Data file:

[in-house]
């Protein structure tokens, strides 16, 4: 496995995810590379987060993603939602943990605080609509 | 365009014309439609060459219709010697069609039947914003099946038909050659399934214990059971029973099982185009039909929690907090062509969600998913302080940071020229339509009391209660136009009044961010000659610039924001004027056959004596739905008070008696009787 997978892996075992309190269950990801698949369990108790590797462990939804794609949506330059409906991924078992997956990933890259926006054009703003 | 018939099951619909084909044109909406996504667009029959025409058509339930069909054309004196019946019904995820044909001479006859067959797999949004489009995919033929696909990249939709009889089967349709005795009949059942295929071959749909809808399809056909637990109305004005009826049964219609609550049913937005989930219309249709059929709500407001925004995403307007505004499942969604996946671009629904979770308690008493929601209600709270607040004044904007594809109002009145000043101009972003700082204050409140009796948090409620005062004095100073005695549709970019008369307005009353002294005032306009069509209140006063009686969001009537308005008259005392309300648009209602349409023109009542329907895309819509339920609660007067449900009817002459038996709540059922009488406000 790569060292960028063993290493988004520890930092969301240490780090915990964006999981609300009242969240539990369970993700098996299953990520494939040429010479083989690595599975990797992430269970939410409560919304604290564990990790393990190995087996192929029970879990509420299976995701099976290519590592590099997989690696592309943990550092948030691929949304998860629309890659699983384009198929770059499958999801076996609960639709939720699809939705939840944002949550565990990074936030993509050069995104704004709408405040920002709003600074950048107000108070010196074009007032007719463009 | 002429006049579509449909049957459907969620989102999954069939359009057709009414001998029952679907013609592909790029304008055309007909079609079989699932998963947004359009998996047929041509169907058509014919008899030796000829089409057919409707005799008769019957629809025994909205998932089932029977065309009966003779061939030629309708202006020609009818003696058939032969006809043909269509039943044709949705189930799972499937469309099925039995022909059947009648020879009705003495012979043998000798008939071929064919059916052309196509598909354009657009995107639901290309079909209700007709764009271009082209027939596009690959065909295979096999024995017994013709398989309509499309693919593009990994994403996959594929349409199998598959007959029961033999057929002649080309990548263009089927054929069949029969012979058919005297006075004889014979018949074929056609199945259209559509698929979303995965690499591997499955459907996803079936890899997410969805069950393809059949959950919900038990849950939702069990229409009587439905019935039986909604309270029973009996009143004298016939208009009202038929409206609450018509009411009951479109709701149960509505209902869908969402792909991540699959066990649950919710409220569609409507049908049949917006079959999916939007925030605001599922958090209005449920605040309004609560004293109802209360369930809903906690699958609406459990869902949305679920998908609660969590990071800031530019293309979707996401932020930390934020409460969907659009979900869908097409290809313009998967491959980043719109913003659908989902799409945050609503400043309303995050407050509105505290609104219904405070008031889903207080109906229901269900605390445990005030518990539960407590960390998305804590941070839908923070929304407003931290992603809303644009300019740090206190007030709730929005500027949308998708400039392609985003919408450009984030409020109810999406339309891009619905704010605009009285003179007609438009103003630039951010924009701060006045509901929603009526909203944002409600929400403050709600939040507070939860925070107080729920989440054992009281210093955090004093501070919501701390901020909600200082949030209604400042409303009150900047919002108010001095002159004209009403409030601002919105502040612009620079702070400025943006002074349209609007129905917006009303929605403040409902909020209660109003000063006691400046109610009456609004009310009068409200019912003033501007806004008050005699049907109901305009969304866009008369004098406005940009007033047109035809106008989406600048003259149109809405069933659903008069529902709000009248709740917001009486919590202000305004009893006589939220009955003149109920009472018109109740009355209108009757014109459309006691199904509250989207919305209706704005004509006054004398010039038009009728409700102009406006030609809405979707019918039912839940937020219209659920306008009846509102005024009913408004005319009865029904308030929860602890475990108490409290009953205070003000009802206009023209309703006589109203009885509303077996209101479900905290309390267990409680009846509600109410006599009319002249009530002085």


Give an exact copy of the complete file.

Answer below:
[in-house]
């Protein structure tokens, strides 16, 4: 496995995810590379987060993603939602943990605080609509 | 365009014309439609060459219709010697069609039947914003099946038909050659399934214990059971029973099982185009039909929690907090062509969600998913302080940071020229339509009391209660136009009044961010000659610039924001004027056959004596739905008070008696009787 997978892996075992309190269950990801698949369990108790590797462990939804794609949506330059409906991924078992997956990933890259926006054009703003 | 018939099951619909084909044109909406996504667009029959025409058509339930069909054309004196019946019904995820044909001479006859067959797999949004489009995919033929696909990249939709009889089967349709005795009949059942295929071959749909809808399809056909637990109305004005009826049964219609609550049913937005989930219309249709059929709500407001925004995403307007505004499942969604996946671009629904979770308690008493929601209600709270607040004044904007594809109002009145000043101009972003700082204050409140009796948090409620005062004095100073005695549709970019008369307005009353002294005032306009069509209140006063009686969001009537308005008259005392309300648009209602349409023109009542329907895309819509339920609660007067449900009817002459038996709540059922009488406000 790569060292960028063993290493988004520890930092969301240490780090915990964006999981609300009242969240539990369970993700098996299953990520494939040429010479083989690595599975990797992430269970939410409560919304604290564990990790393990190995087996192929029970879990509420299976995701099976290519590592590099997989690696592309943990550092948030691929949304998860629309890659699983384009198929770059499958999801076996609960639709939720699809939705939840944002949550565990990074936030993509050069995104704004709408405040920002709003600074950048107000108070010196074009007032007719463009 | 002429006049579509449909049957459907969620989102999954069939359009057709009414001998029952679907013609592909790029304008055309007909079609079989699932998963947004359009998996047929041509169907058509014919008899030796000829089409057919409707005799008769019957629809025994909205998932089932029977065309009966003779061939030629309708202006020609009818003696058939032969006809043909269509039943044709949705189930799972499937469309099925039995022909059947009648020879009705003495012979043998000798008939071929064919059916052309196509598909354009657009995107639901290309079909209700007709764009271009082209027939596009690959065909295979096999024995017994013709398989309509499309693919593009990994994403996959594929349409199998598959007959029961033999057929002649080309990548263009089927054929069949029969012979058919005297006075004889014979018949074929056609199945259209559509698929979303995965690499591997499955459907996803079936890899997410969805069950393809059949959950919900038990849950939702069990229409009587439905019935039986909604309270029973009996009143004298016939208009009202038929409206609450018509009411009951479109709701149960509505209902869908969402792909991540699959066990649950919710409220569609409507049908049949917006079959999916939007925030605001599922958090209005449920605040309004609560004293109802209360369930809903906690699958609406459990869902949305679920998908609660969590990071800031530019293309979707996401932020930390934020409460969907659009979900869908097409290809313009998967491959980043719109913003659908989902799409945050609503400043309303995050407050509105505290609104219904405070008031889903207080109906229901269900605390445990005030518990539960407590960390998305804590941070839908923070929304407003931290992603809303644009300019740090206190007030709730929005500027949308998708400039392609985003919408450009984030409020109810999406339309891009619905704010605009009285003179007609438009103003630039951010924009701060006045509901929603009526909203944002409600929400403050709600939040507070939860925070107080729920989440054992009281210093955090004093501070919501701390901020909600200082949030209604400042409303009150900047919002108010001095002159004209009403409030601002919105502040612009620079702070400025943006002074349209609007129905917006009303929605403040409902909020209660109003000063006691400046109610009456609004009310009068409200019912003033501007806004008050005699049907109901305009969304866009008369004098406005940009007033047109035809106008989406600048003259149109809405069933659903008069529902709000009248709740917001009486919590202000305004009893006589939220009955003149109920009472018109109740009355209108009757014109459309006691199904509250989207919305209706704005004509006054004398010039038009009728409700102009406006030609809405979707019918039912839940937020219209659920306008009846509102005024009913408004005319009865029904308030929860602890475990108490409290009953205070003000009802206009023209309703006589109203009885509303077996209101479900905290309390267990409680009846509600109410006599009319002249009530002085």